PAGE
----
i believe that the doctor may have sent out a different message "earlier" (in a previous continuity of time) to sally sparrow after meeting billy in 1969, either through a video or through billy (a simple message such as "send the TARDIS back" may have enough) later in 2008 she meets the doctor outside the dvd store and gives him some sort of account of what happened, so that when the doctor "later" (for the doctor this happens later on) gets stuck in 1969, he checks that information, and this may happen many times until it stabilizes into a healthy loop. the truth is, that once she tells the doctor even a little, "before" (from the doctors perspective) he travels to 1969, a time loop is created that will loop over until the same exact events happen in 1969 twice (think about it) so without a time loop there would be a problem.

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I think time uses all possibilities. The possibility Doctor does all to free past doctor, to be still alive, if not there again, and again stays created new possibility Doctor to use new possibility. Time Ping-Pong Paradox.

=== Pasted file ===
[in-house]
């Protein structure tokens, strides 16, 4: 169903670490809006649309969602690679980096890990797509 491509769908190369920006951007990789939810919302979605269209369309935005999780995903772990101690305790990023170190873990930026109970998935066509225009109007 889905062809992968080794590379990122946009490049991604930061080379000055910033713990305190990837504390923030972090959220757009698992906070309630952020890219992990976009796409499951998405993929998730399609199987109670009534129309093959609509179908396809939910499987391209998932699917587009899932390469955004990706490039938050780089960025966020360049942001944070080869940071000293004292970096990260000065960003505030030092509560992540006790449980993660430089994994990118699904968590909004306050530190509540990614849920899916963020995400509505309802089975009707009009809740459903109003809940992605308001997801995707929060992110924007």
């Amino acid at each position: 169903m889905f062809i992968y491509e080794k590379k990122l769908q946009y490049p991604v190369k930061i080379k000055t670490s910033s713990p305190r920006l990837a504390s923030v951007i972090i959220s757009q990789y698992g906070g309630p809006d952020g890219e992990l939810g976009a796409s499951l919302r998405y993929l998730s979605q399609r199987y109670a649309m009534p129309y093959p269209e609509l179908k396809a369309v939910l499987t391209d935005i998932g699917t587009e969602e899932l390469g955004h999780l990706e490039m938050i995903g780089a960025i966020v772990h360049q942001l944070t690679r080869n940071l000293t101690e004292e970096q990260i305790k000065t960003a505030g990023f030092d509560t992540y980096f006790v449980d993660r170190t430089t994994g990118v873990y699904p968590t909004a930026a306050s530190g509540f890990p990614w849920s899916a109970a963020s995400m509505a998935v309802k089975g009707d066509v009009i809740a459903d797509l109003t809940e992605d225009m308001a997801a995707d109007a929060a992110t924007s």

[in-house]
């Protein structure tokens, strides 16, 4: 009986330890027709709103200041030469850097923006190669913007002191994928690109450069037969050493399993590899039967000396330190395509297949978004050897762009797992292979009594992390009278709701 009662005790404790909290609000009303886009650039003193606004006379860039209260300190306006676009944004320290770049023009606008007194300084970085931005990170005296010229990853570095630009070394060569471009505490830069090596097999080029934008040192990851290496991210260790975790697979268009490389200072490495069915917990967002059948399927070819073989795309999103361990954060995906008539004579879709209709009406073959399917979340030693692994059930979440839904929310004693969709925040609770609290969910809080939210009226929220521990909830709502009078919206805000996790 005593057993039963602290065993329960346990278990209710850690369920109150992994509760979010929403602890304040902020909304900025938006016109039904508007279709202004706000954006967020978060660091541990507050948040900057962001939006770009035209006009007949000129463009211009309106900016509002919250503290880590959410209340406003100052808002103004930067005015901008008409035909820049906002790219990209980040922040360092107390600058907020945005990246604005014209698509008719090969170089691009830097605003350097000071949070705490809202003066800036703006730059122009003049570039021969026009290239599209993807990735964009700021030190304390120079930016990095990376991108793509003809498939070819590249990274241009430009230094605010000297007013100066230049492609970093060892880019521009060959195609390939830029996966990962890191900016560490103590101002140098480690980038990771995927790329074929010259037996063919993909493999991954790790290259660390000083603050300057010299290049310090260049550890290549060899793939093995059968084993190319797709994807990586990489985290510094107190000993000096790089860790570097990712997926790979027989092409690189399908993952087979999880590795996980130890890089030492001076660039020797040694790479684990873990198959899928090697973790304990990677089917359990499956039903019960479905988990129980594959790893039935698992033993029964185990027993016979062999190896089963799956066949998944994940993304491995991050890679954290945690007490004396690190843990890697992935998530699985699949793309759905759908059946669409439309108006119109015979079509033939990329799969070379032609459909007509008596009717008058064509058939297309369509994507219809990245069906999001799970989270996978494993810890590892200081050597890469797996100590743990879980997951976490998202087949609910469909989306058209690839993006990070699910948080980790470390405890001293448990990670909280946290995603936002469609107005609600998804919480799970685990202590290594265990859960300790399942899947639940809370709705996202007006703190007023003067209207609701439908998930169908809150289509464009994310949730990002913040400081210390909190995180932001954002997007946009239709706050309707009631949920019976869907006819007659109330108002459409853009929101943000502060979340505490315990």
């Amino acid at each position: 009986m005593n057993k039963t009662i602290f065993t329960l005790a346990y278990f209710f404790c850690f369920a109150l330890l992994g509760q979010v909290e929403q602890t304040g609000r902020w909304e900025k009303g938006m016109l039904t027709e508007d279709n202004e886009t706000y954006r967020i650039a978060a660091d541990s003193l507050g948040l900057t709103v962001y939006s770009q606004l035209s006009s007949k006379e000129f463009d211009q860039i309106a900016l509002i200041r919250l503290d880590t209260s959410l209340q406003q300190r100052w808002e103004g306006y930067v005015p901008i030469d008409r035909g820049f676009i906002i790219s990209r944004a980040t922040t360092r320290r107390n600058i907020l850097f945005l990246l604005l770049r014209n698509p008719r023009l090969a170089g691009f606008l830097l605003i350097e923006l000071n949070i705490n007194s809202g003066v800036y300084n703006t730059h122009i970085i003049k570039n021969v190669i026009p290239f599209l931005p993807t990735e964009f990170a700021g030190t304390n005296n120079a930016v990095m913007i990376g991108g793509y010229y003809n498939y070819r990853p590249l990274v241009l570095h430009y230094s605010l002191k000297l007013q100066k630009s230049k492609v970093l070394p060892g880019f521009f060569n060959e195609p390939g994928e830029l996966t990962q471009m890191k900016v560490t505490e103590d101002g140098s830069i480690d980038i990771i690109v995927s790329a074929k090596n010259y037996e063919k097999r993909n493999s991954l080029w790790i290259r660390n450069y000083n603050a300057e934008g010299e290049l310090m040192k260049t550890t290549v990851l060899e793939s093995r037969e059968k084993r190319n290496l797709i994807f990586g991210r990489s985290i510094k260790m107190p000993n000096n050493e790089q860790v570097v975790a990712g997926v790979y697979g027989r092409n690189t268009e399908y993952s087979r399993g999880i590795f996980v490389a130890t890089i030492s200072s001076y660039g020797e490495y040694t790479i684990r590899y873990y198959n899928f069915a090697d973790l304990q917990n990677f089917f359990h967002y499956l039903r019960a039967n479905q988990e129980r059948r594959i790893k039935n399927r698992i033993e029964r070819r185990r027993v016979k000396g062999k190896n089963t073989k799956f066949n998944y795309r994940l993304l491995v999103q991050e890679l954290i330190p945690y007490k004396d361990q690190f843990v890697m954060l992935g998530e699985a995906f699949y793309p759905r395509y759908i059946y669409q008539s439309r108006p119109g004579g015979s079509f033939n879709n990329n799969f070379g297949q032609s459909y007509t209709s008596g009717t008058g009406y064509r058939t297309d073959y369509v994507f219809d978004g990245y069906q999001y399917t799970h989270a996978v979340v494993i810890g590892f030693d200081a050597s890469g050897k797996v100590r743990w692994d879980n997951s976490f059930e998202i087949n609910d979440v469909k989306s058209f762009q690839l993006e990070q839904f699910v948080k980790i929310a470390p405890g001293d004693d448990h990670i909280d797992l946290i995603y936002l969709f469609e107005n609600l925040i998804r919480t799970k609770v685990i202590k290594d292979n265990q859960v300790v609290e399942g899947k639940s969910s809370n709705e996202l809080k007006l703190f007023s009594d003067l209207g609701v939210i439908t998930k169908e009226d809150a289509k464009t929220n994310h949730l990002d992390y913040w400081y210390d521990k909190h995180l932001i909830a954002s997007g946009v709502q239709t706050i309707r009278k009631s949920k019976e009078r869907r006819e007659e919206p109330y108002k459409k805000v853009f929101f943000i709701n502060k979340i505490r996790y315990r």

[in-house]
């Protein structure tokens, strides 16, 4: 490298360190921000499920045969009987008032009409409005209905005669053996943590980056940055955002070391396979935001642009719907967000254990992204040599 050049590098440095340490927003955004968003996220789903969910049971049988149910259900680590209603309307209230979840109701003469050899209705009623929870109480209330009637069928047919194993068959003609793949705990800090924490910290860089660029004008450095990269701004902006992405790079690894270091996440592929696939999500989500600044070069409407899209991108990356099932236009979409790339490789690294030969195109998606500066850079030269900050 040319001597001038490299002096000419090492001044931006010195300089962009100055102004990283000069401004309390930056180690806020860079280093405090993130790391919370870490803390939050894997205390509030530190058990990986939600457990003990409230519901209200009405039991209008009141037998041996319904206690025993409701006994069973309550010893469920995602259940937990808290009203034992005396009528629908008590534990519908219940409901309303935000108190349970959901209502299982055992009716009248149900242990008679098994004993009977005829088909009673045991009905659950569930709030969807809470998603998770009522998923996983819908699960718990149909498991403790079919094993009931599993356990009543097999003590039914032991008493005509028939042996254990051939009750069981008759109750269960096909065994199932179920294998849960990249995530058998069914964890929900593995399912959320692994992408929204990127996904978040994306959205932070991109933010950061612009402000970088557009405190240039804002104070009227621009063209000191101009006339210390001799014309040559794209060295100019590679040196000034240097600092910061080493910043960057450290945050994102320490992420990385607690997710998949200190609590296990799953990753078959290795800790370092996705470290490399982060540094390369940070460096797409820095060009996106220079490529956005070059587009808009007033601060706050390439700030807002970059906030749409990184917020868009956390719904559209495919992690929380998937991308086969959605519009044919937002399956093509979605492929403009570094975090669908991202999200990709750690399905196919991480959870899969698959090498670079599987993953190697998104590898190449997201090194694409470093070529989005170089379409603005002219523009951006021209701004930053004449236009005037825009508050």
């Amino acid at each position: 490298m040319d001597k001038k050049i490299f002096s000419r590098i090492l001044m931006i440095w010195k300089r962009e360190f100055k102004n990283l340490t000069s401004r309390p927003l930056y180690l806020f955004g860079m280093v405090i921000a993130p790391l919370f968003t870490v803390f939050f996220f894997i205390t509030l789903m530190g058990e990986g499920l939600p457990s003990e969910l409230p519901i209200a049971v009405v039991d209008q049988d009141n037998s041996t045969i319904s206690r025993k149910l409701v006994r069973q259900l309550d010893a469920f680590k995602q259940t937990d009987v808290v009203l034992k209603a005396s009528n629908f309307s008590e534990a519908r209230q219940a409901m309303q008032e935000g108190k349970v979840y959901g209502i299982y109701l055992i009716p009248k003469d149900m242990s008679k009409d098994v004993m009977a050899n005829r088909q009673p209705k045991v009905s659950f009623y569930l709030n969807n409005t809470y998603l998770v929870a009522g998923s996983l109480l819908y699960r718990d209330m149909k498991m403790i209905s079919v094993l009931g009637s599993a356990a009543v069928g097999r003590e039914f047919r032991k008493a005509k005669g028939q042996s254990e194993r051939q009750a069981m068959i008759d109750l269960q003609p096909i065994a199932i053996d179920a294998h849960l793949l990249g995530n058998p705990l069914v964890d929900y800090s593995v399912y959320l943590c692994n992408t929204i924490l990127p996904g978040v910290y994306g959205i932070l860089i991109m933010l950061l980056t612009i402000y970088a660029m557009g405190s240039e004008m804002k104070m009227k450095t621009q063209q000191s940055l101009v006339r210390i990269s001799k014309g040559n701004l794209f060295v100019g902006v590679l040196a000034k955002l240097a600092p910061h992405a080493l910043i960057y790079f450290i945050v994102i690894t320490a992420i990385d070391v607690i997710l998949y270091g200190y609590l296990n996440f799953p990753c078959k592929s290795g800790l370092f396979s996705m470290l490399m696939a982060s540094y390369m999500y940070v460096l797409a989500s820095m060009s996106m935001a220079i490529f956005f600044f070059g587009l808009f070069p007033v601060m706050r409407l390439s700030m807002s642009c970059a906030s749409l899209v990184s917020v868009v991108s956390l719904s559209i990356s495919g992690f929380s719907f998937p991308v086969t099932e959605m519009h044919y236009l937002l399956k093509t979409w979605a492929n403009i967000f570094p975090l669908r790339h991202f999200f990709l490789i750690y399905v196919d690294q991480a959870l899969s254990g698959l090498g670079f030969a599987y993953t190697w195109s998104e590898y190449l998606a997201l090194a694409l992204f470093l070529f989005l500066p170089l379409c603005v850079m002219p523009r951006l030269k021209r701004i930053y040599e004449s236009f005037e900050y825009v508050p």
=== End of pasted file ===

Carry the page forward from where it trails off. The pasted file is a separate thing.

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Is this canon?? –  DVK Nov 14 '13 at 17:57
    
Canon? In Dr. Who? Always a slippery notion. Didn't really exist until several decades into the franchise at least, and was basically optional for the writers until the reboot. –  Jon Kiparsky Feb 6 at 16:16

Blink was a paradox/bad science or badly explained, but I am banking on the former since RTD is not as good as Steven Moffat. Yes, time-streams do not run linearly, but what happened in Blink could not conceivably have happened unless Sally, figured out on her own the first time, which I doubt that she did.

Regarding the Pandorica, easy explanation is that it was not an impenetrable prison after all, and that the Doctor escaped somehow and acquired a vortex manipulator since he no longer had access to the TARDIS.

The River Song arc is not paradoxical at all.